Date of Award

2009

Degree Type

Thesis

Degree Name

Bachelor of Communications Honours

School

School of Communications and Arts

Faculty

Faculty of Education & Arts

First Advisor

Norm Leslie

Abstract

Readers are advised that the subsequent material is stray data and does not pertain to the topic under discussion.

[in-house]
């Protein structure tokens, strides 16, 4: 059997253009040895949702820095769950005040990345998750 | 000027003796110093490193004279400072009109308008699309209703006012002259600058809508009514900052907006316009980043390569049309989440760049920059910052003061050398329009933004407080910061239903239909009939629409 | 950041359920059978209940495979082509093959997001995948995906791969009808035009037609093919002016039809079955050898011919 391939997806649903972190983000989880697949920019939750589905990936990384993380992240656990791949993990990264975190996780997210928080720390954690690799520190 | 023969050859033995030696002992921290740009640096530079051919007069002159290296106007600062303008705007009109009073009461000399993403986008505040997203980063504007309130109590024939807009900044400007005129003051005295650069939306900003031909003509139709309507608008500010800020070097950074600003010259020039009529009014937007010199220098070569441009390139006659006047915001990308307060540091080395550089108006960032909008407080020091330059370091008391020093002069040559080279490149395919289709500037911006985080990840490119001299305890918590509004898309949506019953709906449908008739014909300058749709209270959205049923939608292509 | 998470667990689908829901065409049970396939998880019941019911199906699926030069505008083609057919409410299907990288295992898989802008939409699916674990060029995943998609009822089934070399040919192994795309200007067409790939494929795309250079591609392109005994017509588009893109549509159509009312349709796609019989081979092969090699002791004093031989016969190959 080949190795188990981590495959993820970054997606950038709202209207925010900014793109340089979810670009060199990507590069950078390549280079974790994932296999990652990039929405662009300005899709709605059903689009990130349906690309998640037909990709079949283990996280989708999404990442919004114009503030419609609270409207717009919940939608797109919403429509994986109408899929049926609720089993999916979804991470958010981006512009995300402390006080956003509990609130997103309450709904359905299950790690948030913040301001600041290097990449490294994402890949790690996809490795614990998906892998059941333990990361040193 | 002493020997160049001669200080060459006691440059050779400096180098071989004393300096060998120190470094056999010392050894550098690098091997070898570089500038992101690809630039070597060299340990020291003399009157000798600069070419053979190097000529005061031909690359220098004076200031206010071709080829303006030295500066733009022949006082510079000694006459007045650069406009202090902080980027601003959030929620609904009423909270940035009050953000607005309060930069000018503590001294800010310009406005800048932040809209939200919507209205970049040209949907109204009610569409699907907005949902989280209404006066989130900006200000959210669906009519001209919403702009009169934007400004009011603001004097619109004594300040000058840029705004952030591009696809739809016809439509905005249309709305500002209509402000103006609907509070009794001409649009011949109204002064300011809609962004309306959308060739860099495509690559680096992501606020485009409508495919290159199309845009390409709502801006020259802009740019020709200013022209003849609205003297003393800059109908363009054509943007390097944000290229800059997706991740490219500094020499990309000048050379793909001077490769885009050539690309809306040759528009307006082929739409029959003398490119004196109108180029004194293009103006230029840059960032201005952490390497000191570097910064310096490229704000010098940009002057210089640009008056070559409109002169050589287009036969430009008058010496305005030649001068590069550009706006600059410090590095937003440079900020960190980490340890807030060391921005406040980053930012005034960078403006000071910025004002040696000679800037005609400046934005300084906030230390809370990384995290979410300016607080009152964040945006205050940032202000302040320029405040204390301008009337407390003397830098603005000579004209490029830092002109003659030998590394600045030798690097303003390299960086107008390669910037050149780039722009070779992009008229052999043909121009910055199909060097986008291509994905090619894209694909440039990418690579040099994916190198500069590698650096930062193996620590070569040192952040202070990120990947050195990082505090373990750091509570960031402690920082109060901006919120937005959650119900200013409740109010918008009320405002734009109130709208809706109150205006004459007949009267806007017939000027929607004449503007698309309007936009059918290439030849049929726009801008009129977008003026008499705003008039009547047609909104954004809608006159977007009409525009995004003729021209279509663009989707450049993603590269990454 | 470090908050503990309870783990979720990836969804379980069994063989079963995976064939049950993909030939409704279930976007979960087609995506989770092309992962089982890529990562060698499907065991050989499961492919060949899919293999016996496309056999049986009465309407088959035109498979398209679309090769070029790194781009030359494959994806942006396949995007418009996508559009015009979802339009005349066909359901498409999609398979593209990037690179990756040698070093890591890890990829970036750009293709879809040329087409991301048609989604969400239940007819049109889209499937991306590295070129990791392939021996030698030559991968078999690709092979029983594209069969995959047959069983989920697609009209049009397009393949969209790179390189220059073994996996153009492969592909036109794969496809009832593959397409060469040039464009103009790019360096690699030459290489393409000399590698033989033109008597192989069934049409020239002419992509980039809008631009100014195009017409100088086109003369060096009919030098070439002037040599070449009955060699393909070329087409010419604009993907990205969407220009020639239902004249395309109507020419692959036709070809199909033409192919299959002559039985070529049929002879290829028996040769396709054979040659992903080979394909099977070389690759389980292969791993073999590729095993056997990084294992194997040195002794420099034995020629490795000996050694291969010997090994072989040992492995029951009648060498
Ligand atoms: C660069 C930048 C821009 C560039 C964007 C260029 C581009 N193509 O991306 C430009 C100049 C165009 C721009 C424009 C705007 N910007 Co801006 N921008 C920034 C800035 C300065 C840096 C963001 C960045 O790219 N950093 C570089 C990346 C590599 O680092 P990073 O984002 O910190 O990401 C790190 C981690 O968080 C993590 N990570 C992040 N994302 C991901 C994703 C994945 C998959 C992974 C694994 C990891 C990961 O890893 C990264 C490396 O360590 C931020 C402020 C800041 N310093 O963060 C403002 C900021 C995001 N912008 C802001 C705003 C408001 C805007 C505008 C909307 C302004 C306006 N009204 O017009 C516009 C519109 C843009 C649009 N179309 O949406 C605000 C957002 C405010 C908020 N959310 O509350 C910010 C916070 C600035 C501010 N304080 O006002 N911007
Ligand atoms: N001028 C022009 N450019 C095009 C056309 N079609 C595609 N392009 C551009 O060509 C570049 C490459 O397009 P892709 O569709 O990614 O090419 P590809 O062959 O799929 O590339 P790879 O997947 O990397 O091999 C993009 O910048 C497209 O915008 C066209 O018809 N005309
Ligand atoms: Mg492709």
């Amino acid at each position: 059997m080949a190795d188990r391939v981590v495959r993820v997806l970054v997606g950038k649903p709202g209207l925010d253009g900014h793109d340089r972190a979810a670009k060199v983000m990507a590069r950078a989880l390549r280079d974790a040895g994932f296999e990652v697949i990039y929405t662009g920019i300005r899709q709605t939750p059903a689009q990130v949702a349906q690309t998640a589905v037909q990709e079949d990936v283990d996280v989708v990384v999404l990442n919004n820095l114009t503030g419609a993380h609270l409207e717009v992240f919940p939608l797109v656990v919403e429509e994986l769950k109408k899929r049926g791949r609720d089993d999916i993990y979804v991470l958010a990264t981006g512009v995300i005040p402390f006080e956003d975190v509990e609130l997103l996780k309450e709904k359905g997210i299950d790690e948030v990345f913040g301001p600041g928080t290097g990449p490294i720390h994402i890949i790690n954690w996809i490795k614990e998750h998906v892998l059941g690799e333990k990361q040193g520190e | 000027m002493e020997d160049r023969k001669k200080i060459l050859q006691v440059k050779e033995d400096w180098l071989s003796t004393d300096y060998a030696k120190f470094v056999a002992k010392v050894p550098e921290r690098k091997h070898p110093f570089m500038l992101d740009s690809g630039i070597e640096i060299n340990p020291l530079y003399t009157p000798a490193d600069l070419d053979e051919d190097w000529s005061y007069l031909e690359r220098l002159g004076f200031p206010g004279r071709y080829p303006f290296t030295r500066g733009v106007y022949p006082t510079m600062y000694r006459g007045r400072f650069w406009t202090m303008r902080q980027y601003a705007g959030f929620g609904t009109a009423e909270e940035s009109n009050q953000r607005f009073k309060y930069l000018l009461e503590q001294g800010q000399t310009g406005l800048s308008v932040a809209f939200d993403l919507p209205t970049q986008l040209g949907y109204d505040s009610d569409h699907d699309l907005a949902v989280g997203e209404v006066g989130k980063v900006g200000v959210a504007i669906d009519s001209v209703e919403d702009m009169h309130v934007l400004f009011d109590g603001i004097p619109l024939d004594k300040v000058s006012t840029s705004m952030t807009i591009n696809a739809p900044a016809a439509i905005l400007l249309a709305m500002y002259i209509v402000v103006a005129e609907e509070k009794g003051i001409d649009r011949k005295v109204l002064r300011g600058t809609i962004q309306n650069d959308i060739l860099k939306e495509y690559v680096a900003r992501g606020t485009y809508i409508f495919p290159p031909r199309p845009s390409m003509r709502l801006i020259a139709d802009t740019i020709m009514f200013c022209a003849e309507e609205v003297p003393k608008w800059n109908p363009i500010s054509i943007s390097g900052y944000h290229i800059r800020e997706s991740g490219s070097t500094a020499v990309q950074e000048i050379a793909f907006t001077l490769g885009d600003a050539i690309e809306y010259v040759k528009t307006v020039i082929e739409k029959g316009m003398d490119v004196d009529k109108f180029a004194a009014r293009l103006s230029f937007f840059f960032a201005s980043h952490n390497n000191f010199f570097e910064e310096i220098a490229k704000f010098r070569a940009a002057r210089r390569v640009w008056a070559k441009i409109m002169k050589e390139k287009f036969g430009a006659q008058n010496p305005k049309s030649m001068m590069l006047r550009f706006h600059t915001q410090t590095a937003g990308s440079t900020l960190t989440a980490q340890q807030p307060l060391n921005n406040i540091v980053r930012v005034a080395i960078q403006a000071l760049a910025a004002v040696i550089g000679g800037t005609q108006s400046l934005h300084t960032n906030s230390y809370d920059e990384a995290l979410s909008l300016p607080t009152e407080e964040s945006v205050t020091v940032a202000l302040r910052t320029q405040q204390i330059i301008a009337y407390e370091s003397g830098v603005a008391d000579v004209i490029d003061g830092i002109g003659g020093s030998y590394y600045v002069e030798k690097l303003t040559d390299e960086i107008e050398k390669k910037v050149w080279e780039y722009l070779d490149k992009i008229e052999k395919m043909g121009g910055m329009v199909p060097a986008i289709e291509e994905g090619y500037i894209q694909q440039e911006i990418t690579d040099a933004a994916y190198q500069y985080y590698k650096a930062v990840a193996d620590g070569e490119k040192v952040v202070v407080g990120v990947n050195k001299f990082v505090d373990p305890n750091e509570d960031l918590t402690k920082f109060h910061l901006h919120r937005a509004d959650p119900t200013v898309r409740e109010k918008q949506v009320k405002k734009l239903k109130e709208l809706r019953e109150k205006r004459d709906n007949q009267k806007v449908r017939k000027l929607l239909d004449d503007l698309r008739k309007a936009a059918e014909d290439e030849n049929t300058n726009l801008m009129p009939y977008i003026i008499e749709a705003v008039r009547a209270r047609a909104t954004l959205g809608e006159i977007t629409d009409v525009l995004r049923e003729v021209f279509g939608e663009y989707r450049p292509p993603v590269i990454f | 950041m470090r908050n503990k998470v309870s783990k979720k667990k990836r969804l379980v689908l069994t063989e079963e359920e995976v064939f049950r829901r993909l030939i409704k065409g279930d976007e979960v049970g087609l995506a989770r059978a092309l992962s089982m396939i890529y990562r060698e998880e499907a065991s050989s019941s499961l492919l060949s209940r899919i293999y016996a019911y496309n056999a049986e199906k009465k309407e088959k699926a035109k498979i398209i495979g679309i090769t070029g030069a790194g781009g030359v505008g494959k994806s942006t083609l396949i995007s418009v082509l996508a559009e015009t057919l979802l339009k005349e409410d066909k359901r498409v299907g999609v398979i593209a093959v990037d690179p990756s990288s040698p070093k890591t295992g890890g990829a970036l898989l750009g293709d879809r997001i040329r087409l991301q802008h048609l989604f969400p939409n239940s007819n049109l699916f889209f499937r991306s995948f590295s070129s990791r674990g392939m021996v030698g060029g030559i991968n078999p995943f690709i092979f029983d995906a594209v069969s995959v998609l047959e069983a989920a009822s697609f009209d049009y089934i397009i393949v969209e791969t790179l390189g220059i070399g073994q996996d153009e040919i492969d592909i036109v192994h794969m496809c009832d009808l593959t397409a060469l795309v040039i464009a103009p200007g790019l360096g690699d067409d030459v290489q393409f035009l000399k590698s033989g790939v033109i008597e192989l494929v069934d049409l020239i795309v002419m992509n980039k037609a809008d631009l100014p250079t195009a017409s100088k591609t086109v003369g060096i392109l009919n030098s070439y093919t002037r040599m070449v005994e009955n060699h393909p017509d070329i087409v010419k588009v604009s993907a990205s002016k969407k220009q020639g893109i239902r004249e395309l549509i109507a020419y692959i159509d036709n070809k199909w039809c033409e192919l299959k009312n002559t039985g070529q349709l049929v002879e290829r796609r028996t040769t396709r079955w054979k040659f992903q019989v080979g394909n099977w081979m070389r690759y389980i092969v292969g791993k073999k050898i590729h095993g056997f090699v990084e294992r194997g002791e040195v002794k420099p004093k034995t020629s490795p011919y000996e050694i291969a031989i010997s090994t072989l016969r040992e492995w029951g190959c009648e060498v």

This dissertation explores the changing public and private paradigms of Bangladeshi women in a modernising society, and investigates the aspects of modernisation that are driving such change. It argues that there is a rising level of violence against women, as traditional patriarchal paradigms meet modernisation and the Western hegemony. While modernisation has been instrumental in encouraging the integration of women into the public sphere, the Western assumption that modernisation will increase women's empowerment in an incremental manner ignores the new issues and tensions that modernisation creates. ·In both the public and private spheres, women's empowerment in Bangladesh is a constant struggle of losing and gaining, and at times of sheer survival. The research employed both traditional and contemporary ethnographic methods. Traditional methods included participant observation and interviews. I conducted 142 interviews with Bangladeshi women; 15 with commentators and 127 with women of lower socio-economic status. To address the problem of Orientalism, the research employed contemporary ethnographic methods combining a phenomenological, constructivist and collaborative approach to create a case study on the representation of an acid attack survivor. The survivor was invited to be an active participant in her representation process. The research includes a photographic book that explores the complimentary and at times contradictory relationship between voices of Bangladeshi women and images by placing them side-by-side. It is acknowledged that both the written and photographic representations are influenced by subjective factors, such as gender, ethnicity and class. However, this is mediated to some degree through the numerous and diverse narratives featured throughout both the written and photographic components, and by recognising the Western filter brought to the research. The study found that several aspects of modernisation, including government initiatives to modernise social and economic conditions, government literacy campaigns, the garment industry and micro-finance are significantly affecting women's lives. However, the effects are both empowering and endangering. Whilst modernisation may bring women out into the public sphere and offer education and employment opportunities, it also opens a window for further discrimination and violence against women in both the public and the private sphere. This dissertation questions the ideology that modernisation will automatically increase Eastern women's empowerment at an incremental level, and investigates the new tensions wrought on Bangladeshi women through modernisation. Acid attack, a modern crime unknown in Bangladesh before the 1980s, is an excellent example of the tensions and resulting high level of violence to women in a society negotiating rapid modernisation. The collaborative representation case study along with the photographic book offer a unique insight into the shared representation of Bangladeshi women and a hybrid context in which the images are read. I argue that the West needs to understand that not all discrimination and violence against women is a result of a 'backward' culture. Rather, sometimes it is a result of rapid change and cultural resistance.

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